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Head Temples

Temple Name: Kencho-ji 建長寺

Mountain Name: Kofukuzan 巨福山

Address: 8 Yamanouchi, Kamakura-shi, Kanagawa-ken, 247-0062 Japan
Tel: 0467-22-0981; Fax: 0467-25-6316

http://www.kenchoji.com

 

Kencho-ji, the first monastery in Japan devoted solely to Rinzai Zen practice, is number one of the Kamakura Five Mountain Zen temples, and the head of the Kencho-ji branch of Rinzai Zen Buddhism, with five hundred affiliated temples. Kencho-ji was founded in 1253 by the fifth Kamakura regent Hojo Tokiyori 北条時頼 (1227–1263), with the support of Emperor Gofukakusa 後深草 (r. 1246–1259). Tokiyori, who wished to establish a true Rinzai monastery in the city of Kamakura, the capital of the shogunate, invited the eminent Chinese Rinzai Zen master Lanxi Daolong 蘭溪道隆 (J. Rankei Doryu; 1213–1278) to serve as first abbot. Lanxi held that position until 1262, when he was appointed the eleventh abbot of Kennin-ji in Kyoto. Lanxi was succeeded by the Chinese master Wuan Puning 兀菴普寧 (1197–1276), but later returned as third abbot. Under Lanxi and subsequent abbots Kencho-ji became a renowned center of Zen training, with over one thousand monks in training. The monastic code written by Lanxi to guide the practice of his students is preserved as a National Treasure.


Kencho-ji originally had the full array of structures designated in classical Chinese Zen monastic design, with seven main buildings and forty-nine subtemples. Although subject to a series of early disasters, notably an earthquake in 1293 and a fire in 1315, Kencho-ji prospered during the Kamakura period with the support of the Hojo family, and during the early Muromachi period was named first of the Kamakura Five Mountains by Ashikaga Yoshimitsu 足利義滿 (1358–1408), the third Ashikaga shogun. A serious fire in 1414 destroyed much of the temple, however. Kencho-ji revived somewhat during the Tokugawa period, when the shogunate supported Buddhism, but went into decline again following the Meiji Restoration in 1868, when government interest shifted to the development of State Shinto. The situation eased somewhat with the establishment of the railroad between Tokyo and Kamakura in 1889, which helped spur a revival of Kencho-ji and all Buddhist temples in Kamakura.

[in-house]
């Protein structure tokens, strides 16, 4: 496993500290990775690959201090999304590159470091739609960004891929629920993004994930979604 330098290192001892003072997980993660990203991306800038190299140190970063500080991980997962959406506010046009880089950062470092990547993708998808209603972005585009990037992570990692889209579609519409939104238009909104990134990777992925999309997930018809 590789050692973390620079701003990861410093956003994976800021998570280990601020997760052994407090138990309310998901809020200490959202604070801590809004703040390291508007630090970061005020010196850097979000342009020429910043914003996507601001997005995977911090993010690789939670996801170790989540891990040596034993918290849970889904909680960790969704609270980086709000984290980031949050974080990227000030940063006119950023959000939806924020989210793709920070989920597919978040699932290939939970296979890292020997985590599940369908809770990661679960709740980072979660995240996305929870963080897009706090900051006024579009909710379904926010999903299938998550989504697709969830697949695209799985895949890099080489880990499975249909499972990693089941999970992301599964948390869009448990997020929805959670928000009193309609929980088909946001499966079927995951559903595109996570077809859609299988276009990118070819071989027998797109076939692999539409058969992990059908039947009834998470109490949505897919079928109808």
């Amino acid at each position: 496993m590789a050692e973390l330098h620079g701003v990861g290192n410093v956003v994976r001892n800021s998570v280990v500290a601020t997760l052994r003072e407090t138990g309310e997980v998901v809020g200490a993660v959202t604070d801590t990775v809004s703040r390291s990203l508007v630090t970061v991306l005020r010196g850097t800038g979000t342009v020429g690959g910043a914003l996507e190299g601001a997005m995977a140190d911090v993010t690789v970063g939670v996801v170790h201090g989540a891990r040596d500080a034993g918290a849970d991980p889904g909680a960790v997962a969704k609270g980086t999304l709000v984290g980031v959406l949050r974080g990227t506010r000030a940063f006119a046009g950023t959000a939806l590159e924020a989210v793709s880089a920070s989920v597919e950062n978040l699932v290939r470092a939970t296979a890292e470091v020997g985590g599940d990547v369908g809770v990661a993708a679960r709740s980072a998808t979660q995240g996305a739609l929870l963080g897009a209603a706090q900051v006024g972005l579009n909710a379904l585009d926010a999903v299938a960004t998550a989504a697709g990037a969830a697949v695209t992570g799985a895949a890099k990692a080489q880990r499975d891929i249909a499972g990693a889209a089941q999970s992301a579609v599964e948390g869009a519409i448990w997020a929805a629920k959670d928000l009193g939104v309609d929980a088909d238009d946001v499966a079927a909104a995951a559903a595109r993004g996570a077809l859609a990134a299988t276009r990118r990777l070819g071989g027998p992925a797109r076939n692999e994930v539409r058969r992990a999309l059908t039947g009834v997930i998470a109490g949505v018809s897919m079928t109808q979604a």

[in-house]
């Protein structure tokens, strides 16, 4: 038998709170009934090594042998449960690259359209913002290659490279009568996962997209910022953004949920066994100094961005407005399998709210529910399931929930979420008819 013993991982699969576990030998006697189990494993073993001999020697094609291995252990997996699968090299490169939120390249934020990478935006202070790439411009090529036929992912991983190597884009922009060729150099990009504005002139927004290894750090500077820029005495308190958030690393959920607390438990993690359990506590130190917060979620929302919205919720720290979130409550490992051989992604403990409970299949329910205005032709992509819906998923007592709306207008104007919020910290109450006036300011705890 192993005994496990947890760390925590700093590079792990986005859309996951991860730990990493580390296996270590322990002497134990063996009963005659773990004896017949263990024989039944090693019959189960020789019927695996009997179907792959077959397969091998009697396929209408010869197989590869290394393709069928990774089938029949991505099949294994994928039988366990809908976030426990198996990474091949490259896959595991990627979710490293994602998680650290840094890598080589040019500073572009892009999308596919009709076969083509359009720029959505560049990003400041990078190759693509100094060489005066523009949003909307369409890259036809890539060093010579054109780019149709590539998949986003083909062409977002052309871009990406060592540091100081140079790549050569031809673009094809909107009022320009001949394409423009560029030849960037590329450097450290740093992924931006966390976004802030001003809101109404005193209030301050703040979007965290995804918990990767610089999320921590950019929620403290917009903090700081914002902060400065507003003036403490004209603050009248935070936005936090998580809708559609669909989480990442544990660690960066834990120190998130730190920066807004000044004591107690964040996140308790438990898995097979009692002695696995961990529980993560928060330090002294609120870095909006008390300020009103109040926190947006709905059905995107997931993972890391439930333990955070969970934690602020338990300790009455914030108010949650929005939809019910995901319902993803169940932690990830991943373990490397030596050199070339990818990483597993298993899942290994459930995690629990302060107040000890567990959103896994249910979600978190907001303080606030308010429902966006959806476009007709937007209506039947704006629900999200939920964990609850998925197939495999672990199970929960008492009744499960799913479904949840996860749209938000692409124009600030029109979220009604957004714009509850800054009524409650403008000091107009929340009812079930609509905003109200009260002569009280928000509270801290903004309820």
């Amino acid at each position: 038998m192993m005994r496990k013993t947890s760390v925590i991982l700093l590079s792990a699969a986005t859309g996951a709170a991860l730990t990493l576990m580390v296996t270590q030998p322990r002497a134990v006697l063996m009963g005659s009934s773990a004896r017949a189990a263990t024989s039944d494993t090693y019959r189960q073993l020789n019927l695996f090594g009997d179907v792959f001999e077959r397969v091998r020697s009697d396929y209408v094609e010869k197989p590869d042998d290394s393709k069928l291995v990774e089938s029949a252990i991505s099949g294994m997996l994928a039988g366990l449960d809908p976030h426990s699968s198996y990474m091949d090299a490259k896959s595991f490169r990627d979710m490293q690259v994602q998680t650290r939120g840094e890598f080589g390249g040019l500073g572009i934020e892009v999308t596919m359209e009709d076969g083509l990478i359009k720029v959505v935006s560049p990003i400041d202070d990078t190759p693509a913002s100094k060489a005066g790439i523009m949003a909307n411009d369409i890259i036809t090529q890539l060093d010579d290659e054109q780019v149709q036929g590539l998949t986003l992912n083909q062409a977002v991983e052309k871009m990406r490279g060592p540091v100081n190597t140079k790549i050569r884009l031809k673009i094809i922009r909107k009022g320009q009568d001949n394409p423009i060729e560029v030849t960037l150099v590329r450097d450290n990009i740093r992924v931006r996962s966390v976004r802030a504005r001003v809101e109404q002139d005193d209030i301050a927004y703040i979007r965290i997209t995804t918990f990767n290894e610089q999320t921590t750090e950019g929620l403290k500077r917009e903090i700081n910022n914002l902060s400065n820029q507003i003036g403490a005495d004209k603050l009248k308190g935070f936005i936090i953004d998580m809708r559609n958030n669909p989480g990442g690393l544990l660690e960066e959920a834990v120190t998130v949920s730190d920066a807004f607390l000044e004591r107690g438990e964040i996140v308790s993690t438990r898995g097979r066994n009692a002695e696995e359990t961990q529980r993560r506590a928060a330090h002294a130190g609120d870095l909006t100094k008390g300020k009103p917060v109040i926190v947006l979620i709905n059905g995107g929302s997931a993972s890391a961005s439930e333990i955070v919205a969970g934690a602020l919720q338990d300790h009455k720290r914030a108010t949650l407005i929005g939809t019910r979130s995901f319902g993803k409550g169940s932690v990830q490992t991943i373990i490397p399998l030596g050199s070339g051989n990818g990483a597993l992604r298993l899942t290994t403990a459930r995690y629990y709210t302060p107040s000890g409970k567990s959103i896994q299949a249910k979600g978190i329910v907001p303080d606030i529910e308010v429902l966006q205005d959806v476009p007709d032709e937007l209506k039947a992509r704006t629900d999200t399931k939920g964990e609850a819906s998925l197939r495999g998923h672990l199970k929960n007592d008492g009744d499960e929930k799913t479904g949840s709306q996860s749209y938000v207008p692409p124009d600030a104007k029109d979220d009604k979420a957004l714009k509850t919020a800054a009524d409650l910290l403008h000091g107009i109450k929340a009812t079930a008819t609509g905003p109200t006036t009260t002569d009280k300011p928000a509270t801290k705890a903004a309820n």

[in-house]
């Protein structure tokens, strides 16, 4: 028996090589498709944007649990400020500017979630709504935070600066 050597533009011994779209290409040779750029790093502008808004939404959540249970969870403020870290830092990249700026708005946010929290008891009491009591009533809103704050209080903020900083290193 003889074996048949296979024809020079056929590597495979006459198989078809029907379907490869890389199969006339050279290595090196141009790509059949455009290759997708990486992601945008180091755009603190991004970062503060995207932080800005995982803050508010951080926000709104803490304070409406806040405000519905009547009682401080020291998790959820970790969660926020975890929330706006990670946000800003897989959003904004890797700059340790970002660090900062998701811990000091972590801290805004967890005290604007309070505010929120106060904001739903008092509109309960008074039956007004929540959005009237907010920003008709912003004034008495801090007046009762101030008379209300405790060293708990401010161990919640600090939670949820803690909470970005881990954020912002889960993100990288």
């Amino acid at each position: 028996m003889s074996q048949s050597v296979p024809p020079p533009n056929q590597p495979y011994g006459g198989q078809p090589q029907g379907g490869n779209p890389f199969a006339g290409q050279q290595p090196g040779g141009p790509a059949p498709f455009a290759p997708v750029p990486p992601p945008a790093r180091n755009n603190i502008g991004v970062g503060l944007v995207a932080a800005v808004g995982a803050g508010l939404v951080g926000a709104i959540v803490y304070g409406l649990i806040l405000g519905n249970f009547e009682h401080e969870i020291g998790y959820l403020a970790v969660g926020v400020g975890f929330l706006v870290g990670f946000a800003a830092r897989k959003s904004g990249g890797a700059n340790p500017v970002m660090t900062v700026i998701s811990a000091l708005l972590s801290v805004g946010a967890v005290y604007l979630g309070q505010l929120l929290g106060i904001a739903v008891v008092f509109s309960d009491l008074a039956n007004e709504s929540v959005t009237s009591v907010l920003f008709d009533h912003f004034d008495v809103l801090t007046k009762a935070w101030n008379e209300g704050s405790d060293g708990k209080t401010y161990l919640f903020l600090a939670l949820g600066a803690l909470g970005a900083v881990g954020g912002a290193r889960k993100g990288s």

The valley in which Kencho-ji is located,  known as Hell Valley, was an execution ground in ancient times in which stood a temple named Shinpei-ji 心平寺. Because of its violent history, the area has many images of Jizo 地藏, the bodhisattva whose mission it is to save those who are lost or in danger, or who have fallen into the hell realms. The main image in the Buddha Hall of Kencho-ji is Jizo Bodhisattva (quite unusual for a Zen temple), and within the hall are several other famous Jizo images, including the Shinpei-ji Jizo and the Saita 濟田 Jizo, plus hundreds of small cast-iron Jizo. Also in the hall are five images of garanjin, guardian deities of Taoist origin. The hall itself was brought here in 1647 from Zojo-ji 増上寺, an important Pure Land Buddhist temple in Tokyo associated with the Tokugawa family.


Kencho-ji’s temple bell, hung in a thatched belfry not far from the Buddha Hall, dates back to the founding of the temple, and is inscribed by the founding priest, Lanqi. It is designated a National Treasure.

 

In front of the Buddha Hall are seven large Chinese juniper trees, called byakushin in Japanese. They are said to have grown from seeds brought by Lanxi Daolong from China, and are thus more than 700 years old. Behind the Hojo (also called the Ryuoden 龍王殿, the Dragon King Palace) is a garden said to have been designed by the Zen master Muso Soseki, with a pond named the Shinji-ike 心字池, the “Mind-character Pond.”